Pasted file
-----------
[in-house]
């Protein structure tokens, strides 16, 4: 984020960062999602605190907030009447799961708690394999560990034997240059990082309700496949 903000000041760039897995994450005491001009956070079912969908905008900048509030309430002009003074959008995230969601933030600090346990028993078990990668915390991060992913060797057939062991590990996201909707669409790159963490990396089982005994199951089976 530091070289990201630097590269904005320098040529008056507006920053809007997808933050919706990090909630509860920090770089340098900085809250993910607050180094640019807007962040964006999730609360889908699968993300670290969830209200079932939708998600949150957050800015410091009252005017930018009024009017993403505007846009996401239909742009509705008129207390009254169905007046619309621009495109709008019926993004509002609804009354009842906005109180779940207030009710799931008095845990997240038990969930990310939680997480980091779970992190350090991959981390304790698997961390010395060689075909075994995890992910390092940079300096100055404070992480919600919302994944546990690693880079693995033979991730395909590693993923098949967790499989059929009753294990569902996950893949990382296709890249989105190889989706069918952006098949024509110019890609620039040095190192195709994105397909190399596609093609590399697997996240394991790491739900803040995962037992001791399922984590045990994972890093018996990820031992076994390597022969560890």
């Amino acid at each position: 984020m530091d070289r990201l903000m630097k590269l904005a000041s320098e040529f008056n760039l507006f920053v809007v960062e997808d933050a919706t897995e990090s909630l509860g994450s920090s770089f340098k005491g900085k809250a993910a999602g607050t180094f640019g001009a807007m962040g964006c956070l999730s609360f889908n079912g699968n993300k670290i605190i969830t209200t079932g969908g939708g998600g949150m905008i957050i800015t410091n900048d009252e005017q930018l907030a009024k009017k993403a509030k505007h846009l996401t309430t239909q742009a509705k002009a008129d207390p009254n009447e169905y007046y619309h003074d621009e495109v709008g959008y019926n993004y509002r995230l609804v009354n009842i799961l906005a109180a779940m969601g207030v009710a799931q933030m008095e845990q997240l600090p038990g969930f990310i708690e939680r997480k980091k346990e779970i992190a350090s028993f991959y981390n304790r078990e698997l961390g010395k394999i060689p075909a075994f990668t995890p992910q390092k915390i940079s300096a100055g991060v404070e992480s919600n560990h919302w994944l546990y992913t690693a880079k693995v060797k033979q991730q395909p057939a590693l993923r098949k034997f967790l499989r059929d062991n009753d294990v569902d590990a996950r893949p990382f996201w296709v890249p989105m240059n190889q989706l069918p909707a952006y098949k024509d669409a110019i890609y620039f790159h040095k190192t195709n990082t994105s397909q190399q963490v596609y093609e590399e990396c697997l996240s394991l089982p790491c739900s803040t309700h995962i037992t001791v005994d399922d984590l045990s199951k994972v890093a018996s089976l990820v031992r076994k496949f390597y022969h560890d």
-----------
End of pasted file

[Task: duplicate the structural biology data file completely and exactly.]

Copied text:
[in-house]
């Protein structure tokens, strides 16, 4: 984020960062999602605190907030009447799961708690394999560990034997240059990082309700496949 903000000041760039897995994450005491001009956070079912969908905008900048509030309430002009003074959008995230969601933030600090346990028993078990990668915390991060992913060797057939062991590990996201909707669409790159963490990396089982005994199951089976 530091070289990201630097590269904005320098040529008056507006920053809007997808933050919706990090909630509860920090770089340098900085809250993910607050180094640019807007962040964006999730609360889908699968993300670290969830209200079932939708998600949150957050800015410091009252005017930018009024009017993403505007846009996401239909742009509705008129207390009254169905007046619309621009495109709008019926993004509002609804009354009842906005109180779940207030009710799931008095845990997240038990969930990310939680997480980091779970992190350090991959981390304790698997961390010395060689075909075994995890992910390092940079300096100055404070992480919600919302994944546990690693880079693995033979991730395909590693993923098949967790499989059929009753294990569902996950893949990382296709890249989105190889989706069918952006098949024509110019890609620039040095190192195709994105397909190399596609093609590399697997996240394991790491739900803040995962037992001791399922984590045990994972890093018996990820031992076994390597022969560890």
């Amino acid at each position: 984020m530091d070289r990201l903000m630097k590269l904005a000041s320098e040529f008056n760039l507006f920053v809007v960062e997808d933050a919706t897995e990090s909630l509860g994450s920090s770089f340098k005491g900085k809250a993910a999602g607050t180094f640019g001009a807007m962040g964006c956070l999730s609360f889908n079912g699968n993300k670290i605190i969830t209200t079932g969908g939708g998600g949150m905008i957050i800015t410091n900048d009252e005017q930018l907030a009024k009017k993403a509030k505007h846009l996401t309430t239909q742009a509705k002009a008129d207390p009254n009447e169905y007046y619309h003074d621009e495109v709008g959008y019926n993004y509002r995230l609804v009354n009842i799961l906005a109180a779940m969601g207030v009710a799931q933030m008095e845990q997240l600090p038990g969930f990310i708690e939680r997480k980091k346990e779970i992190a350090s028993f991959y981390n304790r078990e698997l961390g010395k394999i060689p075909a075994f990668t995890p992910q390092k915390i940079s300096a100055g991060v404070e992480s919600n560990h919302w994944l546990y992913t690693a880079k693995v060797k033979q991730q395909p057939a590693l993923r098949k034997f967790l499989r059929d062991n009753d294990v569902d590990a996950r893949p990382f996201w296709v890249p989105m240059n190889q989706l069918p909707a952006y098949k024509d669409a110019i890609y620039f790159h040095k190192t195709n990082t994105s397909q190399q963490v596609y093609e590399e990396c697997l996240s394991l089982p790491c739900s803040t309700h995962i037992t001791v005994d399922d984590l045990s199951k994972v890093a018996s089976l990820v031992r076994k496949f390597y022969h560890d």